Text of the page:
Danner Darcleight’s essays have appeared in Stone Canoe and Minnesota Review. “Crewed Up” is part of a book-length manuscript now in progress.
Michael Downs’s book of memoir and literary journalism, House of Good Hope (University of Nebraska Press, 2007) won the River Teeth Literary Nonfiction Prize. He is the recipient of a fiction fellowship from the National Endowment for the Arts, and his short stories have appeared in Missouri Review, Five Points, Gettysburg Review, Georgia Review, and others. A former newspaper reporter, he teaches creative writing at Towson University.
Gabriel Fried is the author of Making the New Lamb Take (Sarabande, 2007). He edits the poetry series at Persea Books, and teaches literature and creative writing at the University of Missouri.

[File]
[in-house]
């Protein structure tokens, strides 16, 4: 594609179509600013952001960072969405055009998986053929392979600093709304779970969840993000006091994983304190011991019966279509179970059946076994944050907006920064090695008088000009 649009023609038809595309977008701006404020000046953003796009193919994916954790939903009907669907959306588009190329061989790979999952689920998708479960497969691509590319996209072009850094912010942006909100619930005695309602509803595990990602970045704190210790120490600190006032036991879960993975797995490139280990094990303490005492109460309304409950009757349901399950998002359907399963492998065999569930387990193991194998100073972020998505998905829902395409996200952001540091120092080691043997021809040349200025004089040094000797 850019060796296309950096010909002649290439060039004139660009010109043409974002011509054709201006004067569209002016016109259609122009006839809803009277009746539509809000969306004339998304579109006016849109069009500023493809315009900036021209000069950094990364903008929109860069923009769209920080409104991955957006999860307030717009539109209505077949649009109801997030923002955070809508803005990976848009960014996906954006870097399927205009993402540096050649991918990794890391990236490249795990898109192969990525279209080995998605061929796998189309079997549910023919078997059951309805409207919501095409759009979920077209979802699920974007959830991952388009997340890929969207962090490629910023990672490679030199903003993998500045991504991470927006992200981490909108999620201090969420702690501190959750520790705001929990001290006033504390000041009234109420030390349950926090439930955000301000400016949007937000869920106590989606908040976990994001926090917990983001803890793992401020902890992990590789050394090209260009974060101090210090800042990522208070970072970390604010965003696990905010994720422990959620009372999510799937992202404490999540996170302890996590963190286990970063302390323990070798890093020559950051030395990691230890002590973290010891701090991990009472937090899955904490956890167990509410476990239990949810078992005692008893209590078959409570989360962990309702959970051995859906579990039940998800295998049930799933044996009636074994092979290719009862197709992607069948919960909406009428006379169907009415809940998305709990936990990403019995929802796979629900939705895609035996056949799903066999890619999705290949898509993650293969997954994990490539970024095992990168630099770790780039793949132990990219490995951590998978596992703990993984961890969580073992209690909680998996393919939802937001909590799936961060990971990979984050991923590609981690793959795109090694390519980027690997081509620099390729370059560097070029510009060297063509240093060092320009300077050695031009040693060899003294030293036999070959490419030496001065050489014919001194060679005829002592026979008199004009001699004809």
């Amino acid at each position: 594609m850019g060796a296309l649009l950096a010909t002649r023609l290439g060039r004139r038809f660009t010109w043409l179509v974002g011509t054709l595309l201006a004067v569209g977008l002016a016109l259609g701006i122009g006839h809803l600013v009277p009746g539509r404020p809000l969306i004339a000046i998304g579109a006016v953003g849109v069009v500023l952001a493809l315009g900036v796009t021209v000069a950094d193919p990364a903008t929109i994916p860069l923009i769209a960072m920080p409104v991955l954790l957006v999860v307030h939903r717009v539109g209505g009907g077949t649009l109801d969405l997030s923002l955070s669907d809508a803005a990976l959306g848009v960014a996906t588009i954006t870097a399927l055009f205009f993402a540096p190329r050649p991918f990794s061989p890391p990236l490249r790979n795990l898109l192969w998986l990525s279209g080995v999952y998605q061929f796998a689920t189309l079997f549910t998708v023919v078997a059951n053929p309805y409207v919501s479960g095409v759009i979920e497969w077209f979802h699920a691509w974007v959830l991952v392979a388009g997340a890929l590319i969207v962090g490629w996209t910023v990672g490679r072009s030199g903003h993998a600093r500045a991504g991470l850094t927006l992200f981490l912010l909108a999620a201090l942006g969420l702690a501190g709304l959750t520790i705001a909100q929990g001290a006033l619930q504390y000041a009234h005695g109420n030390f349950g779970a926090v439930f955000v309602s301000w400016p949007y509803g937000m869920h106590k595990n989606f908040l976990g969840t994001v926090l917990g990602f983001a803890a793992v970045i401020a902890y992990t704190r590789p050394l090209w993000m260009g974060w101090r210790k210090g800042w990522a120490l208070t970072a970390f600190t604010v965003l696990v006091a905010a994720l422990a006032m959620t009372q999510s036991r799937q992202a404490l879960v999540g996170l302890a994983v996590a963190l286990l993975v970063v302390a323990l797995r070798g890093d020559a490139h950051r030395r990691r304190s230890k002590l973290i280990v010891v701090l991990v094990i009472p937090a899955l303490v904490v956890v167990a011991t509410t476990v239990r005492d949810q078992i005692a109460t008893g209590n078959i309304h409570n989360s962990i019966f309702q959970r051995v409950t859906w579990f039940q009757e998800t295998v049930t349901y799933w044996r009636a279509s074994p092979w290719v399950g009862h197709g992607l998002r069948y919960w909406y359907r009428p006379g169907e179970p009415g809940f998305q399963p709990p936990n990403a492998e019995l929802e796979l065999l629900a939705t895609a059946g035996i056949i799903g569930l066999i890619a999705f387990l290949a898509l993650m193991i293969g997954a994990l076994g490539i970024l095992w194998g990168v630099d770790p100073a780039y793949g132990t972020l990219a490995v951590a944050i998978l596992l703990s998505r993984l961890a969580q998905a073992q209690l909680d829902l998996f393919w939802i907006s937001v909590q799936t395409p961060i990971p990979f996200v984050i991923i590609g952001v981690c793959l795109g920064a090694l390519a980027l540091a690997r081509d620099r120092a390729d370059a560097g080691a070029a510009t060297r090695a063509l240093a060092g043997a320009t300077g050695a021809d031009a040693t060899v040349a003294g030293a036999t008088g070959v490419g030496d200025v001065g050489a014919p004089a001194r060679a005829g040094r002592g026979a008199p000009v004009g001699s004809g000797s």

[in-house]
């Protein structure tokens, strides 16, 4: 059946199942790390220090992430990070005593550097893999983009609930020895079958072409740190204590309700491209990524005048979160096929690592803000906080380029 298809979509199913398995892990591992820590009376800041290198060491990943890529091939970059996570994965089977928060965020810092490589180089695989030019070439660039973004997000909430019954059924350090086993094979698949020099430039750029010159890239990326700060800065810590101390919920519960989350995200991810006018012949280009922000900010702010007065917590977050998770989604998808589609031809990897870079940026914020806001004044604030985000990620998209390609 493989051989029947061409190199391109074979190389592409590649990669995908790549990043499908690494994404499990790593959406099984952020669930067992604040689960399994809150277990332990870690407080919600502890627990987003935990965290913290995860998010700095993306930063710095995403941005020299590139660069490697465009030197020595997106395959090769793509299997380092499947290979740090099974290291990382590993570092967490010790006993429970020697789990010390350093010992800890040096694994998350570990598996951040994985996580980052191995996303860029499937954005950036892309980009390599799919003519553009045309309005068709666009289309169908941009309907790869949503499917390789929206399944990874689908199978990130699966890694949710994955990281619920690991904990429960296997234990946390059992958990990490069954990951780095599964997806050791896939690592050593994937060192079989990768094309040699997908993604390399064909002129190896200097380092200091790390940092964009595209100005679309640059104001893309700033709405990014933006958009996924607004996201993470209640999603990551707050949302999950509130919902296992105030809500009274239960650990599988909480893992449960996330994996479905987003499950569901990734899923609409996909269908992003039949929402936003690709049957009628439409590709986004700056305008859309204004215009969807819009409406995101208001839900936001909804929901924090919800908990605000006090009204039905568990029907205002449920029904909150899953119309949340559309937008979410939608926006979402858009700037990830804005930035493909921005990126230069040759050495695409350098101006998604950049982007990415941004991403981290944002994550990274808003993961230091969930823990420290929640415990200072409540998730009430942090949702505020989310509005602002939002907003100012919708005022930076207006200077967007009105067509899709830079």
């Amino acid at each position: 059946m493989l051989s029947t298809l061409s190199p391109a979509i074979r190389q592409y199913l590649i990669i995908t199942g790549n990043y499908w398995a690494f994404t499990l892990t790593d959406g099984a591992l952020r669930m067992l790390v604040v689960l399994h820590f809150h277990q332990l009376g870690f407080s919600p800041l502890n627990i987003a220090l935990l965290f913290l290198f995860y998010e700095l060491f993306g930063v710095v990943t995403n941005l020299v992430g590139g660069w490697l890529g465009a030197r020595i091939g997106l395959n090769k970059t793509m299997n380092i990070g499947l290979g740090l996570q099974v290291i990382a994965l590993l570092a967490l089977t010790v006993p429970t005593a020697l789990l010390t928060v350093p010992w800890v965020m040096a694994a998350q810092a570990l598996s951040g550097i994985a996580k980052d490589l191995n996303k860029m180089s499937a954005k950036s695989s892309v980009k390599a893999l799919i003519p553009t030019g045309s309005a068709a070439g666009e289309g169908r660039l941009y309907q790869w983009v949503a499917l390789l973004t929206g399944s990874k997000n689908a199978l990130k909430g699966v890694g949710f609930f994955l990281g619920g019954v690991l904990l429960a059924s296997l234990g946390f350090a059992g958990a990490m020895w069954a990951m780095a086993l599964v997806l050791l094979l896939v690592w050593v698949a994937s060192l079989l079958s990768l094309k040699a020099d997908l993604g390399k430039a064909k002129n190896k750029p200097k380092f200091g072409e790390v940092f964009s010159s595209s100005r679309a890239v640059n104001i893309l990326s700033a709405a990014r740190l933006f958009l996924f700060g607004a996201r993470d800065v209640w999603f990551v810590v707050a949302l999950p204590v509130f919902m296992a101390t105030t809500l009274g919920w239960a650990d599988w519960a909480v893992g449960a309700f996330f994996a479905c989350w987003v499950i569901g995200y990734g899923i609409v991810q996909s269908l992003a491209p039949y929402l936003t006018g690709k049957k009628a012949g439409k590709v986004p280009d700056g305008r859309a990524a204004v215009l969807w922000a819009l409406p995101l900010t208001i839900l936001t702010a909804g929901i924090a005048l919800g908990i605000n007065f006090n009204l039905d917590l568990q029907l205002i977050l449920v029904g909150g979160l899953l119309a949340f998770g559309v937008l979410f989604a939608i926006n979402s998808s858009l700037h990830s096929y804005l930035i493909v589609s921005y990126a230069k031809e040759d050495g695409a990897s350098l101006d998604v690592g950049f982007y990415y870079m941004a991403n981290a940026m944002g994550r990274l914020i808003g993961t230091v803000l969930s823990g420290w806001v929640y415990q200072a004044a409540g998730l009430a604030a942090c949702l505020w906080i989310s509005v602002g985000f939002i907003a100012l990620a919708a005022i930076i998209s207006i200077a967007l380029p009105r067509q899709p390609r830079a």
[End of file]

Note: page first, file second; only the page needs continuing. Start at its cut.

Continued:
Jane Hirshfield’s most recent poetry collection, After, was named a best book of 2006 by the Washington Post, the San Francisco Chronicle, and England’s Financial Times. Other recent poems appear in the New Yorker, the Atlantic, and elsewhere.
Mark Irwin is the author of six collections of poetry; the last three include White City (BOA, 2000), Bright Hunger (BOA, 2004), and Tall If (New Issues, 2008). Recognition for his work includes four Pushcart Prizes and fellowships from the Fulbright, Lilly, NEA, and Wurlitzer Foundations. He teaches in the creative writing program at the University of Southern California.
Laura Kasischke has a new poetry collection forthcoming from Copper Canyon Press. She is a Guggenheim Fellow for 2010.
Diana Kole is a comparative literature student at New York University. Her work has appeared or is forthcoming in Staccato Fiction (Fall, 2009), Kill Author (April, 2010), and Mud Luscious Press (July, 2010).